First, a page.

We advocate on all animal protection and exploitation issues, including experimentation, factory farming, rodeos, breeders and traveling animal acts.
The Portuguese animal protectionists group ANIMAL went undercover to expose the secretive international fur trade as it operates in Portugal. They infiltrated several Portuguese rabbit fur farms and slaughterhouses. Below are some of the photos they were able to obtain and a link to a video filmed covertly. The French group Fourrure Torture, the Anti-Fur Society and RabbitWise, both of the USA, agreed to help alert the international animal protectionists community and consuming public about this barbarous industry.
WARNING: Disturbing images follow.
Culled Dead Rabbits
Handling of Rabbits
Rabbits in Wire-bottomed Cages
Filthy Conditions of Caged Rabbits
Hanging Before Slaughtering
This winter, thousands of us will buy coats, scarves and other clothing made from it.
As the party season approaches, many of us will reach for handbags, shoes and other accessories containing it.
It’s on the catwalk and in the high street, and those involved in producing and selling it say it’s natural and sexy, fashionable and smart.
But this investigation has revealed the shocking and bloody truth behind fur on sale in many of Portugal’s boutiques and fashion houses.
Working undercover, investigators from ANIMAL have uncovered a secret yet thriving trade in Portuguese rabbit fur.
For the first time, secret filming has revealed the entire rabbit fur production process and exposed key individuals behind the trade.
Thousands of animals are being reared in highly intensive battery-style conditions, subjected to relentless artificial breeding programmes and brutally slaughtered.
Perhaps this winter it’s time to ask : who are the real fashion victims?
Across Portugal, dozens of specialist farms are breeding thousands of rabbits for their meat and for their fur.
Some are little more than cottage industries, housing as few as two hundred animals; others breed rabbits on an industrial scale and churn out thousands each week for slaughter and processing.
The fur produced by these rabbits supplies both the Portuguese and international markets.
ANIMAL has learnt that much is exported to China, via Spain, for cheap processing.
It is then shipped back into Portugal and other EU states for use in clothing, accessories and other goods.
At the farms visited by investigators, rabbits were held in appalling conditions in tiny, filthy wire cages, surrounded by their own waste.
They spend their entire miserable lives in these intensive units, unable to freely move or exhibit natural behaviour.
Rabbits by nature like to dig and to nest – but these battery crates allow for neither.
IInjuries, deformities and mortality rates are high.
At this farm, investigators accompanied staff as they undertook their feeding duties – a disturbing number of animals had died overnight.
The breeding process for rabbits reared for their meat and their fur is brutal and unrelenting.
At many farms, artificial insemination techniques are used to ensure maximum productivity.
Females can give birth to as many as ten babies every forty five days; some farms hold as many as 2000 female breeding rabbits. The number of reared animals is immense.
Animals kept for breeding are housed in even smaller battery units – in some cases they are virtually unable to turn around.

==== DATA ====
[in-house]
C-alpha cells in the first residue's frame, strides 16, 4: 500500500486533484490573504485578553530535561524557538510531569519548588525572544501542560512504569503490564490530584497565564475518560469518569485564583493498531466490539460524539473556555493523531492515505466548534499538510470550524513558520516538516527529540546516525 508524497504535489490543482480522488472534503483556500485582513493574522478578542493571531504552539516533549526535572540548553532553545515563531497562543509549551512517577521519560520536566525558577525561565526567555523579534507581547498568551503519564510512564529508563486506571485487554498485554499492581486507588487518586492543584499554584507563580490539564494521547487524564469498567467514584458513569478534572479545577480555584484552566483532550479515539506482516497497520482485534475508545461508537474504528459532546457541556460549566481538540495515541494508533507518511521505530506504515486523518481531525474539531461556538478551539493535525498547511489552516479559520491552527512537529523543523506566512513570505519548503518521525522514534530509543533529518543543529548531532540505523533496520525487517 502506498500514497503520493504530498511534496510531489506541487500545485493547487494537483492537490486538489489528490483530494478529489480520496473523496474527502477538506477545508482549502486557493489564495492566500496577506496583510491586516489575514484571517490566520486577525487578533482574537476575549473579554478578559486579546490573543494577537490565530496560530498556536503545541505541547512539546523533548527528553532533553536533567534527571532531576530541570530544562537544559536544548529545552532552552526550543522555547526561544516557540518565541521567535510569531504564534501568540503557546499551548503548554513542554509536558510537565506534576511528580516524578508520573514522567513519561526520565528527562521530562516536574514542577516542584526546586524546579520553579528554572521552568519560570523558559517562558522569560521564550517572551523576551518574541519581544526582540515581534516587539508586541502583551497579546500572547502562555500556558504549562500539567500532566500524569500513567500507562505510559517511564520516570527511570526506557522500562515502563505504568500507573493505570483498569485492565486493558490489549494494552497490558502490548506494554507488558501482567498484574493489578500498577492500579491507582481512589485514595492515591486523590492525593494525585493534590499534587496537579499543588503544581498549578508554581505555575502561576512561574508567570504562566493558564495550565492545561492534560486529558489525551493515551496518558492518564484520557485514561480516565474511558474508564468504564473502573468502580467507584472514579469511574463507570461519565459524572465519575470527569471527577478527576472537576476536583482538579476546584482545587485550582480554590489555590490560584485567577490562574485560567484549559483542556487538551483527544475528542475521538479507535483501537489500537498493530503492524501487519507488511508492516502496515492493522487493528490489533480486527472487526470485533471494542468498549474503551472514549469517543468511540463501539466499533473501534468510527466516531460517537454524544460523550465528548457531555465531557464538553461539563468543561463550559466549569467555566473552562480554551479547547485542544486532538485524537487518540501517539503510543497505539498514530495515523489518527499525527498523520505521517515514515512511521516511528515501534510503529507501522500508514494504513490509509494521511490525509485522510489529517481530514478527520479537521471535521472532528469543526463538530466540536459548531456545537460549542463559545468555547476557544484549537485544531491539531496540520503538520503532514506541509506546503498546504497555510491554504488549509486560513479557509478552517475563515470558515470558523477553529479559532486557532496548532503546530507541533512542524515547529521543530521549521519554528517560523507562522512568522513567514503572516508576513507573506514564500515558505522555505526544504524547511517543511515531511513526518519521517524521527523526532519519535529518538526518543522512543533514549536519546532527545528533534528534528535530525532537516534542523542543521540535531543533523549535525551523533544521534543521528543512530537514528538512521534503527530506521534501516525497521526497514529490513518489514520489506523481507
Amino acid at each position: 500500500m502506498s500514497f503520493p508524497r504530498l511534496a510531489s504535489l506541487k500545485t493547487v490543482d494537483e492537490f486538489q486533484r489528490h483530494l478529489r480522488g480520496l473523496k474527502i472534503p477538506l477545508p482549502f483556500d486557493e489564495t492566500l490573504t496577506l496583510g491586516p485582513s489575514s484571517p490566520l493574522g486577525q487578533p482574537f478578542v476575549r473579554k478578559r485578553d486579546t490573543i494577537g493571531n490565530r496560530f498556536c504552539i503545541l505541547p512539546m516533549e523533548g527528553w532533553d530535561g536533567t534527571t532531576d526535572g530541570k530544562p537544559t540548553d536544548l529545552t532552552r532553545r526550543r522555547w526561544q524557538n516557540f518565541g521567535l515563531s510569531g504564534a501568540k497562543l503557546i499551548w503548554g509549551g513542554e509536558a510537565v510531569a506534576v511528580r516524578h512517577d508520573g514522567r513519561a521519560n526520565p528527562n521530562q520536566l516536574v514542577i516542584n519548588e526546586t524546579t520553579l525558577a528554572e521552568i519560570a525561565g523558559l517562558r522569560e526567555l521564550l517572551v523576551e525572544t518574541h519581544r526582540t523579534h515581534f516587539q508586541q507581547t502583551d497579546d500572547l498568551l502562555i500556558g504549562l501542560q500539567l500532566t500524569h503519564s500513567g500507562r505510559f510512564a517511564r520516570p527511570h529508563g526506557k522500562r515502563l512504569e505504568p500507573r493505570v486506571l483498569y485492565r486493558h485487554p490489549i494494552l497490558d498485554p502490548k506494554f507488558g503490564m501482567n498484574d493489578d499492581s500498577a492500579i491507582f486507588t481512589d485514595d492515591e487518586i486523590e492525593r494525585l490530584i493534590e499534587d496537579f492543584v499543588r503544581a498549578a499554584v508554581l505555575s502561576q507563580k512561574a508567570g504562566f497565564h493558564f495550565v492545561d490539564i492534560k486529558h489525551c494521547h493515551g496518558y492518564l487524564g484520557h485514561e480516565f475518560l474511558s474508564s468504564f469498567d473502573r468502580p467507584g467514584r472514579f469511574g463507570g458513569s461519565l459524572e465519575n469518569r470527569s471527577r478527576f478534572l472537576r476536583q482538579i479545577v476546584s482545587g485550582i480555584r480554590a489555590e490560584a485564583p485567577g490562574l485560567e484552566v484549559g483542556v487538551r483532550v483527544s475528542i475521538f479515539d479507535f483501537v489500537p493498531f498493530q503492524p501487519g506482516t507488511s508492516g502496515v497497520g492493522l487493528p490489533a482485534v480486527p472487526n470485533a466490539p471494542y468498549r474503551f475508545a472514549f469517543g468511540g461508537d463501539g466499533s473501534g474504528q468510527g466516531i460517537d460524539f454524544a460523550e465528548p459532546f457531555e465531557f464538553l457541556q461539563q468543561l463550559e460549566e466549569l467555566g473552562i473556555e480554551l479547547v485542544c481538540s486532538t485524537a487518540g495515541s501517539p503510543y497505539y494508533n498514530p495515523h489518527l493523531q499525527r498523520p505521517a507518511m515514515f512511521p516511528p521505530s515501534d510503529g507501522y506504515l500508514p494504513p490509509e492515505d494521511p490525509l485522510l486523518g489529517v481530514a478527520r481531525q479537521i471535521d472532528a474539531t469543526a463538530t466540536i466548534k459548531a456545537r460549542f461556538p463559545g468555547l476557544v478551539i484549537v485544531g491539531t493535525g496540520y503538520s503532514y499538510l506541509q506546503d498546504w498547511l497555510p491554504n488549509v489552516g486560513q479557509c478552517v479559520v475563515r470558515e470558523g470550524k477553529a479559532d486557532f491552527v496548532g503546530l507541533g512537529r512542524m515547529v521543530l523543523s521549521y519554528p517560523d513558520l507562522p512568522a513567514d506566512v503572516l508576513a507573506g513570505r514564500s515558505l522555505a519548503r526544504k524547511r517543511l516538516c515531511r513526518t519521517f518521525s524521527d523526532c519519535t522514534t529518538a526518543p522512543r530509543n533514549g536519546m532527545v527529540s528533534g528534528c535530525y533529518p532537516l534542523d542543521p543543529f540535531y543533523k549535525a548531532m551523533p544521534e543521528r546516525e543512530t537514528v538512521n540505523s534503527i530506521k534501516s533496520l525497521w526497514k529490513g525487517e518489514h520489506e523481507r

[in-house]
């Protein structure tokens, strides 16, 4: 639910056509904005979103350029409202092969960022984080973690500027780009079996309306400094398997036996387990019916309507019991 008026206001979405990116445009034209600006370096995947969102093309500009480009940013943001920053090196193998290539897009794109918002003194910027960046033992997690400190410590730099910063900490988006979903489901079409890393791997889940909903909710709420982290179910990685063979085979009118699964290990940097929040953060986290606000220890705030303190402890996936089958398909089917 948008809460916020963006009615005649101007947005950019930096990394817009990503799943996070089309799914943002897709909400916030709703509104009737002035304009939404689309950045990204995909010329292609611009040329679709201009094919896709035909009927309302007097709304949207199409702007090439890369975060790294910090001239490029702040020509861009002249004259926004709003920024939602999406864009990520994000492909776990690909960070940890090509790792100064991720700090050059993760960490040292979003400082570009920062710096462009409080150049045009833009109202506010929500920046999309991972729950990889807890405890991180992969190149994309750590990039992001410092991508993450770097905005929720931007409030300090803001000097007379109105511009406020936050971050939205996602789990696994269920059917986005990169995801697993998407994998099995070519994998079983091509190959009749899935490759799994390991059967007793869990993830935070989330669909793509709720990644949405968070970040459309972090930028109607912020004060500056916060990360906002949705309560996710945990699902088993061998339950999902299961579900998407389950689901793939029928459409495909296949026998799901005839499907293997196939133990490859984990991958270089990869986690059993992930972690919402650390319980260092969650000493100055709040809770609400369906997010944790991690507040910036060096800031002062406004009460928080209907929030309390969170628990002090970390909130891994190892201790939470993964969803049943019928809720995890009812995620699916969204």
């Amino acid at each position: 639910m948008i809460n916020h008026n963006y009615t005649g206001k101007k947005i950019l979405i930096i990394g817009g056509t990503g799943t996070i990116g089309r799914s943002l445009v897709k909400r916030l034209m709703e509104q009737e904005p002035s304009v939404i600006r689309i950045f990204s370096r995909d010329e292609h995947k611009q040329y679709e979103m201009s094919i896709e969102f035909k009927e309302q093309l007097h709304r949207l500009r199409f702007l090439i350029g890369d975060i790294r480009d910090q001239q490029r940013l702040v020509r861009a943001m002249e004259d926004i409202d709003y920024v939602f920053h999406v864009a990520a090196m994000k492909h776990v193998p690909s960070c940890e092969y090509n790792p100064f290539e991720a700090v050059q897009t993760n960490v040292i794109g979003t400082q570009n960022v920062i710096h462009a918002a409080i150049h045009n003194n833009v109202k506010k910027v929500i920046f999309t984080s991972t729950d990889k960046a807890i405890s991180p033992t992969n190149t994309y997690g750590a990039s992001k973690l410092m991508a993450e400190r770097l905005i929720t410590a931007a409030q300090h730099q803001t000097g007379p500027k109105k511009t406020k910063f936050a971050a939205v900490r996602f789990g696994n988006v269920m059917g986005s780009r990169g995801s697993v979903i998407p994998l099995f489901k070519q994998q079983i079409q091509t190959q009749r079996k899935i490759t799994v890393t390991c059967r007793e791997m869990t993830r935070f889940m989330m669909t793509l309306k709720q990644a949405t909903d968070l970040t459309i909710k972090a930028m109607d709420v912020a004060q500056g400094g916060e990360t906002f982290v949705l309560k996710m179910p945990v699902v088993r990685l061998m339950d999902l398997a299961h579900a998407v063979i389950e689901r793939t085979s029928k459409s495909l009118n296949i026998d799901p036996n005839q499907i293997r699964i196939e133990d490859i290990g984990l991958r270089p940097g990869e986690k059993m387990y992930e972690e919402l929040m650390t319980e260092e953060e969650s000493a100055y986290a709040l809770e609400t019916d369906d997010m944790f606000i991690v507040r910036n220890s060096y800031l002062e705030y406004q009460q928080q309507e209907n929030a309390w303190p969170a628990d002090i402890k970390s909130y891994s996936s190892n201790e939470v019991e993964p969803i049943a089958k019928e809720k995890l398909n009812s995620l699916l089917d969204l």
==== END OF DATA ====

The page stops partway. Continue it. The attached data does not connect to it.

After being transferred to holding – or fattening – cages, rabbits are typically sent for slaughter when they are as little as six weeks old.
Some animals bred purely for their fur are matured until four or five months old, to ensure the quality of the fur.
The fur from these animals can command a higher price on the international market.
ANIMAL investigators witnessed the loading of this typical consignment of over a thousand rabbits for slaughter.
Rabbits were crammed into specially designed plastic crates – in some cases literally thrown in – before being trucked to a nearby slaughter facility.
The owner of this slaughterhouse near Bombarral is a major supplier of Portuguese rabbit fur.
He claimed to produce as many as a hundred thousand furs a month.
This dealer revealed to investigators his plans to further increase fur production by a hundred thousand units a month, doubling its current production.
During a tour of the facility, he explained how furs are salted at the facility to help preserve them.
The furs are then stored in special buildings before being sold onto a third party for export and processing.
After arriving from the breeding farms, rabbits are crudely placed onto a conveyer belt for stunning.
Hanging from hooks, the animals have their throats slit.
Many appear to remain alive after this brutal and harrowing process – rabbits were seen writhing around after being cut.
In the production cycle that follows, the fur is mechanically separated from the carcasses which will be used for meat.
This unprecedented ANIMAL investigation offers – for the first time – a rare glimpse into Portugal’s role in the secretive international fur trade.
The majority of the rabbits seen in this film are reared for their fur and for their meat.
By refusing to wear rabbit fur or any other fur, in any form, you will be making a central decision to help end the cruelty of which these animals are victims. At the same time, by not consuming rabbit meat, or any other meat, that will also be a key decision that will vitally help to reduce the number of animal suffering and killing that these bloody industries cause.
This winter, ask yourself: who are the real fashion victims? /p>
Visit ANIMAL at hhttp://Animal.org.pt
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